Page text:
APA Accreditation for Master's in Psychology Programs
The American Psychological Association (APA) is a professional organization made up of 150,000 members. According to the APA website:
"The mission of the APA is to advance the creation, communication and application of psychological knowledge to benefit society and improve people’s lives."
Among its many endeavors, the APA accredits doctoral and internship programs to ensure that standards are met when it comes to training people in the various psychological disciplines. Currently, the APA recognizes four major specialties: clinical, counseling, school, and industrial/organizational (I/O) psychology.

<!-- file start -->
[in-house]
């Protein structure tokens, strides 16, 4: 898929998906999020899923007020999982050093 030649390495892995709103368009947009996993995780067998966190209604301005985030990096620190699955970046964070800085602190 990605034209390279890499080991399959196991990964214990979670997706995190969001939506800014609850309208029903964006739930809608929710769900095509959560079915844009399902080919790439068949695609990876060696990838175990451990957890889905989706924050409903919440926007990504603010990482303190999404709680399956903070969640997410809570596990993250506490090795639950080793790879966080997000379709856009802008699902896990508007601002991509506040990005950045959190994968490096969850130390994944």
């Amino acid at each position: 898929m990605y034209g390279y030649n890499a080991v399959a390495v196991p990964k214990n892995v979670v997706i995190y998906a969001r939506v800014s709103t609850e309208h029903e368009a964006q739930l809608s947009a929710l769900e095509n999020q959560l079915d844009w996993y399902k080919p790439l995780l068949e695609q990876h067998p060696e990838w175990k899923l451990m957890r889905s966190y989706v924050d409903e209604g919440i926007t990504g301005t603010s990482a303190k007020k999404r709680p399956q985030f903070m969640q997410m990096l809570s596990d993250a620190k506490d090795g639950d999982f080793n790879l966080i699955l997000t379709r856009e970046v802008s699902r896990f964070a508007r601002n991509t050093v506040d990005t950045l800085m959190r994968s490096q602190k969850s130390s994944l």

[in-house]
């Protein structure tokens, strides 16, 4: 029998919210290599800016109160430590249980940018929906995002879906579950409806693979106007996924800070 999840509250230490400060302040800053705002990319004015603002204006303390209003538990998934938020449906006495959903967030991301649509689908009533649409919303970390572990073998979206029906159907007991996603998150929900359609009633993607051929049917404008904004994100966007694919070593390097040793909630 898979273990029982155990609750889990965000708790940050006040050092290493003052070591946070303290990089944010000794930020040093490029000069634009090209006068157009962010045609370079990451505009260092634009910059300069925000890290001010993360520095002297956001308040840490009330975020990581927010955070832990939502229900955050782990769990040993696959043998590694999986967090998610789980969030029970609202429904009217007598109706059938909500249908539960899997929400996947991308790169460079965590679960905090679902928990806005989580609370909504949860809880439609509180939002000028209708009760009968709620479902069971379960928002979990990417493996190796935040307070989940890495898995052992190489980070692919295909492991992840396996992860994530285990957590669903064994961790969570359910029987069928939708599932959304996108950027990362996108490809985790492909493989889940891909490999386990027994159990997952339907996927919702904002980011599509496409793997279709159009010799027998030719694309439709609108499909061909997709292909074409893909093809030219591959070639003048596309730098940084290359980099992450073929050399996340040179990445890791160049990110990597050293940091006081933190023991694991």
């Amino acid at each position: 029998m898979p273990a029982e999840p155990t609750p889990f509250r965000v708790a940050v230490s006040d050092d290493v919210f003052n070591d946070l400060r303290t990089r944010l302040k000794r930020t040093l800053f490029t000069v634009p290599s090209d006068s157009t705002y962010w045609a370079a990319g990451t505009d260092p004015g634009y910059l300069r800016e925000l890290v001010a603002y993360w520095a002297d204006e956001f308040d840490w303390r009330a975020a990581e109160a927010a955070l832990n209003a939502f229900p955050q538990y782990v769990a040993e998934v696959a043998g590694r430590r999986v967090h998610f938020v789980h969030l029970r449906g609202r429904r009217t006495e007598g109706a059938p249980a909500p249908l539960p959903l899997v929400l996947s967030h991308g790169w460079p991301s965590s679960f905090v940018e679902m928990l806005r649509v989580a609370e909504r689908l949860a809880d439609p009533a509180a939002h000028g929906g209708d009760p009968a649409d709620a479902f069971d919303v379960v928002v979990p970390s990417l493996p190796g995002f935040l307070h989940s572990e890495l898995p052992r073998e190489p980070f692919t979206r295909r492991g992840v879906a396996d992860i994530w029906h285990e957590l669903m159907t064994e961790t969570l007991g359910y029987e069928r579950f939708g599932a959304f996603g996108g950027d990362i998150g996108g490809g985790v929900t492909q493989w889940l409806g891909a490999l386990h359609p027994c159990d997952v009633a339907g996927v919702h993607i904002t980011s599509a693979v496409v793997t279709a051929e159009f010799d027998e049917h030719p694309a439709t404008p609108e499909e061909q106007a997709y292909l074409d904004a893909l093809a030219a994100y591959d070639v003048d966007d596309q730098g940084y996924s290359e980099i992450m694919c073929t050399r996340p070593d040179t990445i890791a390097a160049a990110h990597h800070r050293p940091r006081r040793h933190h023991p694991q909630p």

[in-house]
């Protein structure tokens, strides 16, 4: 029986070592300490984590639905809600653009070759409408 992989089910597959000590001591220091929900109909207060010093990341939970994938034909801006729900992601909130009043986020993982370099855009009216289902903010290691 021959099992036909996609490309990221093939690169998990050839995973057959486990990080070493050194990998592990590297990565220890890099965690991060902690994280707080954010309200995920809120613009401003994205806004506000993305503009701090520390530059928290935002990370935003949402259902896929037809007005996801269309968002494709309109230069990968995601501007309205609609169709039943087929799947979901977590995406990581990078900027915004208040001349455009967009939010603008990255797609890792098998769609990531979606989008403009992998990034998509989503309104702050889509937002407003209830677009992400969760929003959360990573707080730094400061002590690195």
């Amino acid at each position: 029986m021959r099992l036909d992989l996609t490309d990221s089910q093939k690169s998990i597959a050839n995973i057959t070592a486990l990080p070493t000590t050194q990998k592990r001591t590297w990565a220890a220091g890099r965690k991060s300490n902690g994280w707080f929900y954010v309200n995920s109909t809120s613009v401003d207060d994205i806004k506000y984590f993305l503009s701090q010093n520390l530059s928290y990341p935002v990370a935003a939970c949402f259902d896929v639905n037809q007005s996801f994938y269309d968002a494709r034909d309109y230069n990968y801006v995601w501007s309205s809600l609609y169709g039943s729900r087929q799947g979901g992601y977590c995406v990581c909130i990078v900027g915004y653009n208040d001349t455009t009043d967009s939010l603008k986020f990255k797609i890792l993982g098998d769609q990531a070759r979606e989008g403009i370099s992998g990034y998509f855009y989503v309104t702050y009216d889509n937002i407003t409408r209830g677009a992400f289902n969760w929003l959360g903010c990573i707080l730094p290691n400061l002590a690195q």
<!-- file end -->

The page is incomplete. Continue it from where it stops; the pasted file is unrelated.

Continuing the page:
Although more important to those wishing to pursue doctoral degrees, APA accreditation may have important ramifications for the student obtaining a Master's degree in psychology. First, if you do think you may want to go on to a doctoral program in psychology, obtaining a Master's degree from an APA accredited graduate program ensures the doctoral admissions committee that your program met at least the minimum requirements for accreditation.
Second, APA accreditation is not easy to obtain; schools have to subject themselves to several years of scrutiny and changes to not only become accredited, but remain accredited as well. This is not to say that non-accredited psychology Master's degree programs are automatically inferior to those that have APA accreditation; it simply means that with APA accreditation, there is no question in your mind that you are obtaining a good education in psychology. The same is true to your future and potential employers.